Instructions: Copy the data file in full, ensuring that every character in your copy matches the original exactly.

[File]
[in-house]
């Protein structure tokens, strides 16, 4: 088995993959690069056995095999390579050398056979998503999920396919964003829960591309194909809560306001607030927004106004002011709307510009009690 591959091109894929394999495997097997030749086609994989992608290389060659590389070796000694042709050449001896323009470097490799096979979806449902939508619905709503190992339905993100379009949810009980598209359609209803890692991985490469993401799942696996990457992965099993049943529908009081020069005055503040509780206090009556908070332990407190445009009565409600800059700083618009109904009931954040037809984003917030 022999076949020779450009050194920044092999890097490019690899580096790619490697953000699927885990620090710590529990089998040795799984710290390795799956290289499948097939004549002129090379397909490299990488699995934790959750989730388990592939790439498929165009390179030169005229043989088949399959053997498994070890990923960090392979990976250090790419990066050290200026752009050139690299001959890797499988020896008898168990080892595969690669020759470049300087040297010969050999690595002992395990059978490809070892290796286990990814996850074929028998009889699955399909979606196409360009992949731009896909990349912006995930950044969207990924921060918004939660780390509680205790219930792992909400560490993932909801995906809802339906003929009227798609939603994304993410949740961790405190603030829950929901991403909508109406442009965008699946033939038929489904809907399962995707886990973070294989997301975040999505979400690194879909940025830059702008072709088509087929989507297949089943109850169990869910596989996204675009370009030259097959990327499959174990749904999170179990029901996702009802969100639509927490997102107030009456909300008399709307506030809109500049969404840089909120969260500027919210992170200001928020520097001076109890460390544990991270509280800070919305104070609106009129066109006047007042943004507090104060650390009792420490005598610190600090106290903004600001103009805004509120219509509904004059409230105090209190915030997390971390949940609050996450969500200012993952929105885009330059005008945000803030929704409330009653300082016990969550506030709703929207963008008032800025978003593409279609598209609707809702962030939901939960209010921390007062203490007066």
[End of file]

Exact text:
[in-house]
């Protein structure tokens, strides 16, 4: 088995993959690069056995095999390579050398056979998503999920396919964003829960591309194909809560306001607030927004106004002011709307510009009690 591959091109894929394999495997097997030749086609994989992608290389060659590389070796000694042709050449001896323009470097490799096979979806449902939508619905709503190992339905993100379009949810009980598209359609209803890692991985490469993401799942696996990457992965099993049943529908009081020069005055503040509780206090009556908070332990407190445009009565409600800059700083618009109904009931954040037809984003917030 022999076949020779450009050194920044092999890097490019690899580096790619490697953000699927885990620090710590529990089998040795799984710290390795799956290289499948097939004549002129090379397909490299990488699995934790959750989730388990592939790439498929165009390179030169005229043989088949399959053997498994070890990923960090392979990976250090790419990066050290200026752009050139690299001959890797499988020896008898168990080892595969690669020759470049300087040297010969050999690595002992395990059978490809070892290796286990990814996850074929028998009889699955399909979606196409360009992949731009896909990349912006995930950044969207990924921060918004939660780390509680205790219930792992909400560490993932909801995906809802339906003929009227798609939603994304993410949740961790405190603030829950929901991403909508109406442009965008699946033939038929489904809907399962995707886990973070294989997301975040999505979400690194879909940025830059702008072709088509087929989507297949089943109850169990869910596989996204675009370009030259097959990327499959174990749904999170179990029901996702009802969100639509927490997102107030009456909300008399709307506030809109500049969404840089909120969260500027919210992170200001928020520097001076109890460390544990991270509280800070919305104070609106009129066109006047007042943004507090104060650390009792420490005598610190600090106290903004600001103009805004509120219509509904004059409230105090209190915030997390971390949940609050996450969500200012993952929105885009330059005008945000803030929704409330009653300082016990969550506030709703929207963008008032800025978003593409279609598209609707809702962030939901939960209010921390007062203490007066």